"The final congressional measure, agreed to earlier on Wednesday, preserved most of the stricter auditing oversight sought by the Democratic Senate but also with the stiffer penalties passed by the Republican House".

And can Treasury Secretary O'Neil deliver a sound-bite? How about this, on Moneyline:

"I'm very glad that the members of Congress have now come to an agreement to send a bill to President... It's the lock on the barn door."

Oh, good, we locked the barn door. Now I have to see a man about a horse.

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Fire Up The Base!

The House passes a partial birth abortion ban. OK, it has been a Republican agenda item for years, and we have an August recess and a fall election, but still: if someone thinks that this makes me forget about corporate malefactors, and the weird economy, and Norm Mineta, and Sadaam Hussein, well, I haven't forgotten. But I do seem to have forgotten where I put my checkbook.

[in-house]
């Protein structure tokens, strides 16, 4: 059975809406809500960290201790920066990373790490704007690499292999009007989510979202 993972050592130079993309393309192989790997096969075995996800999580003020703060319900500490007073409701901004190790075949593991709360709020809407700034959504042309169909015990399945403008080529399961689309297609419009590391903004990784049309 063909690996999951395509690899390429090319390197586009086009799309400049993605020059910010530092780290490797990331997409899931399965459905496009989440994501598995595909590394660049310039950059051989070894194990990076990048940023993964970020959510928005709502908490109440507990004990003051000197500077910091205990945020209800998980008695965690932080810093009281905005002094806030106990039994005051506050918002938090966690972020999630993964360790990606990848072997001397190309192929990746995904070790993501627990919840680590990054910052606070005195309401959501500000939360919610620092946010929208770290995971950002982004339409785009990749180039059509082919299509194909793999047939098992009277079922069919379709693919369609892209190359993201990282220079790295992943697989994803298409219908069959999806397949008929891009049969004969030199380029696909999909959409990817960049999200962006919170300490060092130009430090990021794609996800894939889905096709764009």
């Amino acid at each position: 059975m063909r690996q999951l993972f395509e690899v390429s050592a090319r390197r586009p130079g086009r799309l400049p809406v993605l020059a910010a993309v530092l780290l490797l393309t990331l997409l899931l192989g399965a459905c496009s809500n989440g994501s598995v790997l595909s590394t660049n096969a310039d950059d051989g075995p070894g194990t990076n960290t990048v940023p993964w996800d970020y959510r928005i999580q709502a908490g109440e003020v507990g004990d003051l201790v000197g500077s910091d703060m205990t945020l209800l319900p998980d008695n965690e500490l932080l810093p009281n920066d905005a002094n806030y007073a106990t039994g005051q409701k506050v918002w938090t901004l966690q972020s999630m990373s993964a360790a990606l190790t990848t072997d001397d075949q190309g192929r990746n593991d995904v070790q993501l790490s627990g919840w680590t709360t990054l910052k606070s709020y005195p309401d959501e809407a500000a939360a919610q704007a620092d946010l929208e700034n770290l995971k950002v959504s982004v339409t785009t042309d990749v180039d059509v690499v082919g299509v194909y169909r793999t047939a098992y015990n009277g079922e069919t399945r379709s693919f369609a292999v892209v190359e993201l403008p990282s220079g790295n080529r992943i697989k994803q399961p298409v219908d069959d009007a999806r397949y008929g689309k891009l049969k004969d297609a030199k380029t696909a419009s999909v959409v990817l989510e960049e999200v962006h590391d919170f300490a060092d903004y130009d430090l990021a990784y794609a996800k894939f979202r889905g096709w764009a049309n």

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Boo the InstaPundit!

Oh, go ahead and strike me dead, I'm too busy to blog much in the next few days (years?) anyway. But what is up with this, from Insta-man?

"JASON RYLANDER has very handsomely revised and extended his remarks on Congressional pay raises in light of the fact that I had said the exact opposite of the view he attributed to me. He also addresses Jeff Hauser's claim that it's not a raise, but a COLA. I don't buy that either. I got a three percent raise this year, which was basically a COLA, but it was called a "raise." Everyone (not just conservative Congress-bashers, of which Hauser too seems to think I am one) has been calling this a pay raise."